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The parent, child and family support programme encompasses a number of projects which assist with various levels of support.

PARENT SUPPORTING PARENT PROGRAMME - (Only available in some divisions)

Having a child diagnosed with cancer is one of the most traumatic events that can happen to a family. It is therefore essential that contact with other parents who have been through a similar experience is established. The programme comprises parents who, not only have experienced the journey of a child with cancer, but are trained by the CHOC Social Worker to support the parents of a newly diagnosed child.  The parents are supported in such a way that they never feel that they are alone and that they are able meet with others who can provide guidance and support on a regular basis. If possible and appropriate, CHOC organises for parents and children to meet survivors of childhood cancer. A measure of CHOC’s effectiveness is that many parents, who received emotional and practical support during their difficult ordeal, are today volunteers supporting parents with newly diagnosed children.


When a child is diagnosed, the family faces an array of new medical terms and challenges. It is vital that parents understand the many aspects of the illness and treatment, as well as the experiences they may face and have to cope with during the treatment process. By equipping families with as much information as possible, they are better able to understand and manage the issues that lie ahead. CHOC’s social workers and social auxiliary workers endeavour to provide information material in a language and format which is readily understandable to parents and is appropriate to their cultural and educational backgrounds. A standard, parent manual is given to all parents upon their child’s diagnosis. Specifics of the treatment centre are provided which include covering the location of hospital facilities, procedures for attending clinics and other important facts. 


Entering into the hospital environment can be a difficult experience for many families and one for which they are usually unprepared. Upon admission, each child received a ‘Care Bag’ which contains personal necessities such as toiletries, books and toys. If necessary, CHOC also provides basic foodstuffs for families in need. 


With many children having to travel long distances to the hospital to receive treatment, the costs involved can place a major financial burden on many families.  In order to achieve a good prognosis for cure, it is essential that the child returns for treatment when scheduled and completes the entire course.  CHOC’s transport fund is aimed at ensuring that no child is precluded from attending treatment centres due to a lack of money for transport. This support also prevents the early abandonment of treatment.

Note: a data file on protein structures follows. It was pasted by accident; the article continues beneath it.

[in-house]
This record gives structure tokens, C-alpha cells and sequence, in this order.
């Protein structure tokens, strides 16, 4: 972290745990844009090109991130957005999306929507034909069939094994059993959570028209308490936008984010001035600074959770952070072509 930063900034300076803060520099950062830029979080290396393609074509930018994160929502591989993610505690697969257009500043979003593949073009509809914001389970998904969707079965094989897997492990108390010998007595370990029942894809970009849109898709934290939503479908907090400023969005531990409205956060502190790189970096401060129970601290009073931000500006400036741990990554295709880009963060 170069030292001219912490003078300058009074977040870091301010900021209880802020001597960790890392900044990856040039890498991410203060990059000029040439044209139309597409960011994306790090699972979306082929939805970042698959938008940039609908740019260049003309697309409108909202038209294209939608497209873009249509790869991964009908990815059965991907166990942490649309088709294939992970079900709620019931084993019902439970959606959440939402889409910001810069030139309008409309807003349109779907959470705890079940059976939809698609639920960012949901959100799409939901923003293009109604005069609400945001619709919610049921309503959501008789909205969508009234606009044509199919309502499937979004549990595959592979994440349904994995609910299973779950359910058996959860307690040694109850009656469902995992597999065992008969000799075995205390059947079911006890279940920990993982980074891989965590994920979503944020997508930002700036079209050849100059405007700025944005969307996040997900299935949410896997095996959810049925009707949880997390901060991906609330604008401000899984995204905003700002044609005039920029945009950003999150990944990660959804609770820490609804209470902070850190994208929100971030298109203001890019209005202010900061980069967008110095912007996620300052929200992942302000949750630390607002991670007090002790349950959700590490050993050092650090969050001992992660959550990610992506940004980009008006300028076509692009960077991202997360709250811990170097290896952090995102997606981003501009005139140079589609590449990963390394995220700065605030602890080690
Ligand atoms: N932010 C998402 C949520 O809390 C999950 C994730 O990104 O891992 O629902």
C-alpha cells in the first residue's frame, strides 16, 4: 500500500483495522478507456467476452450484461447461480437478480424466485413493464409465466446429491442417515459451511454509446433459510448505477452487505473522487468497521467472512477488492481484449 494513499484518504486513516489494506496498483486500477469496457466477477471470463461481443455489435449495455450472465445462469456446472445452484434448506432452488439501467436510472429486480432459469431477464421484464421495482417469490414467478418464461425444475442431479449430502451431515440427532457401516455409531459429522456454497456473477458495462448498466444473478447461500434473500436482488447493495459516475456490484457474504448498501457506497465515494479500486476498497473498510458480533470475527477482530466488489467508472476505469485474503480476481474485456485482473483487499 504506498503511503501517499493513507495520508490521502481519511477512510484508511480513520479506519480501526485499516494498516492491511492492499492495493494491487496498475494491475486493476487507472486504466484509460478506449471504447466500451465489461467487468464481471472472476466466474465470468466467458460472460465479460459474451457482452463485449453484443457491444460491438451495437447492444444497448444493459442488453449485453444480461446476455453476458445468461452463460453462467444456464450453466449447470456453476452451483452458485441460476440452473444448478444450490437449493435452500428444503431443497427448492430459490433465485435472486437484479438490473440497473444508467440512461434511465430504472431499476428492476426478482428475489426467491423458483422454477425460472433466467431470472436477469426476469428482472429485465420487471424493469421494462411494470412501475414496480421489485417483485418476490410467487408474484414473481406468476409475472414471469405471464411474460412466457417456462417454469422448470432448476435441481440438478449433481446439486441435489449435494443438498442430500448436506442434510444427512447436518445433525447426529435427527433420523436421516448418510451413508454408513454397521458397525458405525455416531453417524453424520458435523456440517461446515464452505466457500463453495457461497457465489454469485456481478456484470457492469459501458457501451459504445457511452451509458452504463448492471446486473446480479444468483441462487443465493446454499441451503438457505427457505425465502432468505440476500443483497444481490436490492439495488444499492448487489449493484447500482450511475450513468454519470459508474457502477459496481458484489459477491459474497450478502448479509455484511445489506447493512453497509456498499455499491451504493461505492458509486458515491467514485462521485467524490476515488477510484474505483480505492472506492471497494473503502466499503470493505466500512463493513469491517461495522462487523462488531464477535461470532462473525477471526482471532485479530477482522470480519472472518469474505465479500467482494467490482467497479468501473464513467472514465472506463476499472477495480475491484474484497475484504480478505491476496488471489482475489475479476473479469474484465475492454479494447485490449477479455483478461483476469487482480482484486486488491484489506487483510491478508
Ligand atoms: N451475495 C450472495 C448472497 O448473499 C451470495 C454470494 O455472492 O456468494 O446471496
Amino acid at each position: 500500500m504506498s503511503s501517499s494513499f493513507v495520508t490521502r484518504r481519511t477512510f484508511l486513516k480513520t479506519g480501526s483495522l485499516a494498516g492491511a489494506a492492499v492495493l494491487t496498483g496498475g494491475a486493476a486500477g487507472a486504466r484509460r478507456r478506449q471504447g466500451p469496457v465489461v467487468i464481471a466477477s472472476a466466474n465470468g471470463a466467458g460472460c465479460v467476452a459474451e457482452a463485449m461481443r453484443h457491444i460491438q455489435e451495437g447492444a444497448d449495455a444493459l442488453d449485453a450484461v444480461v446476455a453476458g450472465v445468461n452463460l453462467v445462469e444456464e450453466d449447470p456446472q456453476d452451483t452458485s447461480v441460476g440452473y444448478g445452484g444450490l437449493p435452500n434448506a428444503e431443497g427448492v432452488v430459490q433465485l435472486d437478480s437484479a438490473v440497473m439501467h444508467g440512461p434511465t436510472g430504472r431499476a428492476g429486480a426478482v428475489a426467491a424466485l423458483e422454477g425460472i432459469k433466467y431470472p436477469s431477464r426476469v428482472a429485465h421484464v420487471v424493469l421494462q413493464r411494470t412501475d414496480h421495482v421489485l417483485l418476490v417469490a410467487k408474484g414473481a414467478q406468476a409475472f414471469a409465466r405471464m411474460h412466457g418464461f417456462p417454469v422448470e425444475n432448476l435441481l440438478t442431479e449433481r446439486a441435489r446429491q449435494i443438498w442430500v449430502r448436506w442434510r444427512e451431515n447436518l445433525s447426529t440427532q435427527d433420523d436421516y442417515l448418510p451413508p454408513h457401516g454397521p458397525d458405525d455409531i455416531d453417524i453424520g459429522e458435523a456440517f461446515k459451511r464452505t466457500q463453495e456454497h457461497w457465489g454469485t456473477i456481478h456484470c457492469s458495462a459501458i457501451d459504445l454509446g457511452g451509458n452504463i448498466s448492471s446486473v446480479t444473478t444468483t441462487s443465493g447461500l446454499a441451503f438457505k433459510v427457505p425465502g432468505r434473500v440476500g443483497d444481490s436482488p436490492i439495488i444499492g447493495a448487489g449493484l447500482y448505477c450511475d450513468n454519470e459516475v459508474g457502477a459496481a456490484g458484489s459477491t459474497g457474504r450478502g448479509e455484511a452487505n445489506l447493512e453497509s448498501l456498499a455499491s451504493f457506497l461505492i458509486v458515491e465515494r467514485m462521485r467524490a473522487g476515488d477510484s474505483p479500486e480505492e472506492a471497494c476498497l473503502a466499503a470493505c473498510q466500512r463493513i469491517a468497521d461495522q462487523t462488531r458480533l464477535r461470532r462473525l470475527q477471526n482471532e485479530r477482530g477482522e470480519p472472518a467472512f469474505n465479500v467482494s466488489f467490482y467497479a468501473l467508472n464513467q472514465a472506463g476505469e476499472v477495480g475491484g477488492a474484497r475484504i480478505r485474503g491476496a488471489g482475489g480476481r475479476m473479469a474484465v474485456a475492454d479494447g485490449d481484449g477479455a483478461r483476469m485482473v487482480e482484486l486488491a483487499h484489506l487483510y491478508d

Families experience emotional and practical stresses after diagnosis and throughout the treatment process. Social workers provide an essential professional service in supporting parents and families. Services in public hospitals are under-resourced and not available to provide ongoing support to parents.  In some treatment centres a CHOC-funded paediatric oncology social worker has been appointed who provides ongoing support to the child and family. The social workers are able to interact with families in their home language and understand their social and cultural backgrounds as well as work closely with medical and nursing staff in treatment centres. Their services are also available telephonically to families after they return home.

Even with a good prognosis for cure, there are still a significant number of children who die. Going through the process of the death of a child is very traumatic. The social workers are there to guide and support them through this difficult time.


During and after the death of a child, CHOC offers psycho-social, practical and financial to the parents and family. Remembrance services are held annually, during which bereaved families can participate in honouring the memory of their lost child. No family is left unsupported at the time of bereavement.


Children with cancer miss significant amounts of schooling, due to treatment and/or vulnerability to infection. It is important that school staff and fellow pupils are informed about the pupil’s illness, their vulnerabilities, capabilities and the constraints to their activities. CHOC provides information to educators and assists the child with the transition back to mainstream schooling.


With frequent visits to treatment centres, children lose out on many of the day to day activities of being a child. To compensate for this, parties and outings are arranged by CHOC staff and volunteers for the children, to enable them to be taken out of the hospital environment occasionally. Celebration of children’s birthdays has a positive effect on them as has recreational camps both of which are provided and funded by CHOC.

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